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I asked Lighthouse novel workshopper and Young Writers’ Program instructor John O’Keefe, an avid and early admirer of Alexi Zentner, to write about having first encountered Zentner’s “Touch” as an award-winning short story (anthologized and jury selected in the O. Henry Awards anthology) and then reading it as a recently expanded novel, also called Touch. (For more on the book, check out this recent Washington Post review, and then come join us and Stories on Stage for our next Fly-By Writer’s Project weekend).
See Your Darlings: a guest blogpost
by John O’Keefe
I have a short story that has generally been well received in workshops. The comment I get most often is that there has got to be more to the story. Not in a bad way, in a “What happens next?” way. The kind of way that makes me think that there might very well be a novel hidden somewhere in the ten odd pages I’ve created. To take a short story and turn it into a novel is a daunting task. Is the short story the opening? Is it the conclusion? Or is it, as good a story as it is, meant to be a short story only? Turning a short story into a novel is like believing that just because you have the ability to run, you should be able to complete a marathon.
When I first read Alexi Zentner’s short story, “Touch,” I thought it was hauntingly beautiful in its imagery of love and loss in the frozen logging camps of Canada. Touch as a novel delivers the promise of the short story. It expands and enriches images and descriptions. Passages that hint at back story or character motivation are, in the novel, exploded into fully realized chapters that heighten the story into new realms. But every one is there, in the short story, waiting to be realized.
Seeing what Zentner did with Touch gives me hope that, as a writer, everything is already there. I just need to see it and bring it to the surface. The key lies in the willingness to see what is there. Faulkner said to “kill your darlings” when revising, meaning that you shouldn’t be afraid to get rid of something just because you like it. Seeing Touch go from short story to novel makes me want to expand on that thought: See your darlings. Find those moments that add the extra layer to your story and let them grow. Let them out, into the sun, and see what they turn into. Let it go where it wants to go, let it run until it is out of gas. Unpack, see what is there, and play with that. Just don’t be afraid to let it grow first.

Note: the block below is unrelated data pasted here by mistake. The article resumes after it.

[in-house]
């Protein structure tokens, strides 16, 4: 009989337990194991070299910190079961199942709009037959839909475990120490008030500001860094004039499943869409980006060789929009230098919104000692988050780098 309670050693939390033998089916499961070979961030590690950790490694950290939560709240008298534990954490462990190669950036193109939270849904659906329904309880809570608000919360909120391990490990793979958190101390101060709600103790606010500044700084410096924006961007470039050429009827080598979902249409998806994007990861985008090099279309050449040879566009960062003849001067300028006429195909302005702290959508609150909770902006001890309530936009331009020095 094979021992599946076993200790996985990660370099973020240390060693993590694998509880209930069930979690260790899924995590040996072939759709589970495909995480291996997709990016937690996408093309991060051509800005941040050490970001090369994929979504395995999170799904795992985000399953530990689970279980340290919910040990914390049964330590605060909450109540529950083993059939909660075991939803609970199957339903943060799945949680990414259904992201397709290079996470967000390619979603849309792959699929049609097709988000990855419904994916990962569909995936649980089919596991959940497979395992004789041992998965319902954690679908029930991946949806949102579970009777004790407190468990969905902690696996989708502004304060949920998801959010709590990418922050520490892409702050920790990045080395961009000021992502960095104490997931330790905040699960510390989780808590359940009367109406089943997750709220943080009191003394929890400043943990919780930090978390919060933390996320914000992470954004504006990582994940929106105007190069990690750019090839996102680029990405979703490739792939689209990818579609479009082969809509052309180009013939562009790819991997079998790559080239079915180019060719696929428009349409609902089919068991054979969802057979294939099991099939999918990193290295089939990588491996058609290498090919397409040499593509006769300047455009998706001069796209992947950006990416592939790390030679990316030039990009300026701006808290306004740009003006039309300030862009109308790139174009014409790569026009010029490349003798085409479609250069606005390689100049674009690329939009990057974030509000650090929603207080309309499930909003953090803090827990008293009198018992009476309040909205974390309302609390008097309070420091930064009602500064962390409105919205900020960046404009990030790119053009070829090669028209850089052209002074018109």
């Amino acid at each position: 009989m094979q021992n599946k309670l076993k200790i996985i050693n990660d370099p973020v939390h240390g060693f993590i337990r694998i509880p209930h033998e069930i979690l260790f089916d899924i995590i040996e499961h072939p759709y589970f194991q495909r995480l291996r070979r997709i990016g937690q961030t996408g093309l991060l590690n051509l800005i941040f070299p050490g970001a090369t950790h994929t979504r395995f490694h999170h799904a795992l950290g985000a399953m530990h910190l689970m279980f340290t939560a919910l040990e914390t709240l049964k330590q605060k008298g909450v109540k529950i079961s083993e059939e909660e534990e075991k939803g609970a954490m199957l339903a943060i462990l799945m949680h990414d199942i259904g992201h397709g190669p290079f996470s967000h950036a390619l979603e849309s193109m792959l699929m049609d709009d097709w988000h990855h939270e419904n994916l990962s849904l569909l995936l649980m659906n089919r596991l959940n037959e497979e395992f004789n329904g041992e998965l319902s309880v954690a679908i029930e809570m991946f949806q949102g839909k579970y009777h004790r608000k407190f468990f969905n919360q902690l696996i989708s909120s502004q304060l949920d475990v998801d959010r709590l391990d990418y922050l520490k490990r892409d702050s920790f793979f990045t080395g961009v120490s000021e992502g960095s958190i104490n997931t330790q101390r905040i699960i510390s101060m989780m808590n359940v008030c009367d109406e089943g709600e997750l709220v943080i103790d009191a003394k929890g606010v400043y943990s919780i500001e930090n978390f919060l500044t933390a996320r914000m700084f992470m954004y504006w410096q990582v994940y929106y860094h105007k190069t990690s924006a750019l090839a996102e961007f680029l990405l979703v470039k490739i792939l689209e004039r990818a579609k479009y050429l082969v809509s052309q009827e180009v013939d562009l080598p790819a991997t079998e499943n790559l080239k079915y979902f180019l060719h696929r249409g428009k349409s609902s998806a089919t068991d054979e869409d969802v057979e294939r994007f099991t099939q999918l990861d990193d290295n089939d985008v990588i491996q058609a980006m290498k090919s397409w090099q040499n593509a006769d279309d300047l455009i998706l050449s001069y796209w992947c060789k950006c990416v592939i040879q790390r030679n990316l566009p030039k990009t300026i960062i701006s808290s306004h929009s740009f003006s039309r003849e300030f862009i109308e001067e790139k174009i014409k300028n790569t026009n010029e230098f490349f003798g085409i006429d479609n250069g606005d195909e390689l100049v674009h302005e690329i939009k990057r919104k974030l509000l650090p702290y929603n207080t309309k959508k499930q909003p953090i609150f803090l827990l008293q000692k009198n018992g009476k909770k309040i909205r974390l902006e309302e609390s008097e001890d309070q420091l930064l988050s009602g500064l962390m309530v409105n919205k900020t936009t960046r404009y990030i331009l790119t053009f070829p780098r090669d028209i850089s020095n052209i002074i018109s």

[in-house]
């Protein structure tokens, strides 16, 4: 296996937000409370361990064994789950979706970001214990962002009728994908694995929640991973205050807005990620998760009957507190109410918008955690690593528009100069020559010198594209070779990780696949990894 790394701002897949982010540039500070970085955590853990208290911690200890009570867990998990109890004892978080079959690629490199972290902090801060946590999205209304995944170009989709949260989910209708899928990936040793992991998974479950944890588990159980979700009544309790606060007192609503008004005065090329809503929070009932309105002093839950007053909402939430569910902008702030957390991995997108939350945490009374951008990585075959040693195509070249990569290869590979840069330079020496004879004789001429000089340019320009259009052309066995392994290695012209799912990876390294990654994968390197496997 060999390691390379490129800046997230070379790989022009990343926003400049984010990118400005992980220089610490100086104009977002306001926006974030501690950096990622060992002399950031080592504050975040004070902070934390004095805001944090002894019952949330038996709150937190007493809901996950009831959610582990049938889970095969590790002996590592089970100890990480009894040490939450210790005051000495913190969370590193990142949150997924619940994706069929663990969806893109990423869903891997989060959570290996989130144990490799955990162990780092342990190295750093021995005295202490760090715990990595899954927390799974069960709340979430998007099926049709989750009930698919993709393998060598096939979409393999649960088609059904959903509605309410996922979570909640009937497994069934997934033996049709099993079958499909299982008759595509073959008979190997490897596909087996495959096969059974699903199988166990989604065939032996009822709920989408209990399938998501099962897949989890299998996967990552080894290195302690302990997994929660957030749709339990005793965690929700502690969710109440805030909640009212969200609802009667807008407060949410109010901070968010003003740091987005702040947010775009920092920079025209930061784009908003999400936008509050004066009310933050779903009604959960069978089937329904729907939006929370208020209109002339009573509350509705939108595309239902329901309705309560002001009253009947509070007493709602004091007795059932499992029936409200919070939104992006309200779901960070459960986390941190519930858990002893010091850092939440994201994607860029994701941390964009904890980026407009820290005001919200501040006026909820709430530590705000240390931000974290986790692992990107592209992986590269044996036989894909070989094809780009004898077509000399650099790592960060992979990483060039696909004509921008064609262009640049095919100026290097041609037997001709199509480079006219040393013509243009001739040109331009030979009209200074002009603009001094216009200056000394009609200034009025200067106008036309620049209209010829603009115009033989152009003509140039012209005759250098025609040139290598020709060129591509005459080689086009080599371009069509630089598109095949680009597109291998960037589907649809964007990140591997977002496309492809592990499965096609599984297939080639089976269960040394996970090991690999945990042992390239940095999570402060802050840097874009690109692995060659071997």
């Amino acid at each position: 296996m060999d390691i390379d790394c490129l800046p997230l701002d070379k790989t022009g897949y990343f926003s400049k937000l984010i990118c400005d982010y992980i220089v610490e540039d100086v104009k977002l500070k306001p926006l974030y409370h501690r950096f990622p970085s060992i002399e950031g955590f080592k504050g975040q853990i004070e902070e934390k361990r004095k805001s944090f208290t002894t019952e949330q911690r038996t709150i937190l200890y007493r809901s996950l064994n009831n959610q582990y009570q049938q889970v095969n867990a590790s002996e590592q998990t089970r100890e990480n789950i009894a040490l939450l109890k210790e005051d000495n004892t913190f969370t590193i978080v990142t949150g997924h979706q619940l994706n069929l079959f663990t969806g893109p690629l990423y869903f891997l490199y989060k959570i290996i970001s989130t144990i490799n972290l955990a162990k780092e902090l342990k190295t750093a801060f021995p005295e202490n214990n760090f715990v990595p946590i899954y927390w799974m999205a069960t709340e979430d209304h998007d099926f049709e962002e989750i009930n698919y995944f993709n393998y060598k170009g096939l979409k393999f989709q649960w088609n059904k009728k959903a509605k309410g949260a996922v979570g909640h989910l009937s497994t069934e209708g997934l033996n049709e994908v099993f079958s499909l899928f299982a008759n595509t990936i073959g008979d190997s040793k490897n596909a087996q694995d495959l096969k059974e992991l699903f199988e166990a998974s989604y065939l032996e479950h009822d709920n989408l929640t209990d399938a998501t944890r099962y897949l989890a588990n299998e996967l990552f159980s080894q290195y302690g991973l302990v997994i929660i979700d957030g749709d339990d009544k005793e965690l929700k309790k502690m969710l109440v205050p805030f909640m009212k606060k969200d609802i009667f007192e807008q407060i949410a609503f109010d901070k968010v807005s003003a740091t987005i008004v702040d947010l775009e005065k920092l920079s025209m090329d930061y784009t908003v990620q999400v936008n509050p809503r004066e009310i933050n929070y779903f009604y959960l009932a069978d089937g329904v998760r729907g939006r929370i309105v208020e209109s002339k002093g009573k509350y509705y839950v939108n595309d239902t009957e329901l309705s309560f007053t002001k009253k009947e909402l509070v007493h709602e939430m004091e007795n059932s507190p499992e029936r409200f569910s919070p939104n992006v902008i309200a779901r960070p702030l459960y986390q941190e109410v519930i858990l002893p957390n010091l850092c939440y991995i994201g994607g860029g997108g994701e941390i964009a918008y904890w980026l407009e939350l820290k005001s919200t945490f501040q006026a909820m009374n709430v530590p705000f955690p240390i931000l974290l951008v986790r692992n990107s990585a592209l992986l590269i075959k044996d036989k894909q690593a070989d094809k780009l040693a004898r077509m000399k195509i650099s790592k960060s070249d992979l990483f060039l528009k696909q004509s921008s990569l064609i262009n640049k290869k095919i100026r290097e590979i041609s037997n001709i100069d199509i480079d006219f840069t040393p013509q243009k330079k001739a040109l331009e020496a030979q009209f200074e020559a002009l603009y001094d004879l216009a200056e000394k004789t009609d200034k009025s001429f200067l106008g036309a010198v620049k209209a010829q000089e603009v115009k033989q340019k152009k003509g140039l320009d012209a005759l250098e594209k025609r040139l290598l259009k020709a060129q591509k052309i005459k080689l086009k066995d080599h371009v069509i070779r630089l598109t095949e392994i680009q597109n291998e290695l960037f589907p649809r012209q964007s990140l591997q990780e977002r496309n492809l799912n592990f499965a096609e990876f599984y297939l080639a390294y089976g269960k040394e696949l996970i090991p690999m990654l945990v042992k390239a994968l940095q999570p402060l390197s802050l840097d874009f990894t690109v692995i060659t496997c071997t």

I think a lot of writers stare at a piece of writing, finished or not, and ask: where do I go now? I think the answer, from Touch, is just to go and find out. At its core revising means to see something again. To look at a story, and take the time to notice the use of words, the turn of phrase, or the repetition of verbs. Treat it like someone else wrote it, and write it yourself. Find the significance of each and every adjective and image. An editor (or in my case, teacher) will let you know if there is too much. But if you don’t unpack, if you don’t take the time to find out where all the trails lead, then you won’t ever know what other possibilities lay within your own writing. “Touch” is a beautiful, haunting short story that grew up to be a beautiful, haunting novel. It’s an example of how the potential of a story is already there, waiting to be seen. It’s an example of the potential of all stories.
Thanks for that one, John, and don’t forget to join us on Saturday, August 27, for the Fly By Writer’s Project, featuring an inspiring performance of Zentner’s work by John Hutton of Stories on Stage, at the new Lighthouse, 1515 Race Street. Dinner and drinks included, and rousing after-performance remarks by Zentner himself. We’ll serve Canadian beer out on the wrap-around porch, beer can chicken (and vegetarian alternatives), and maybe even give away a toque or two.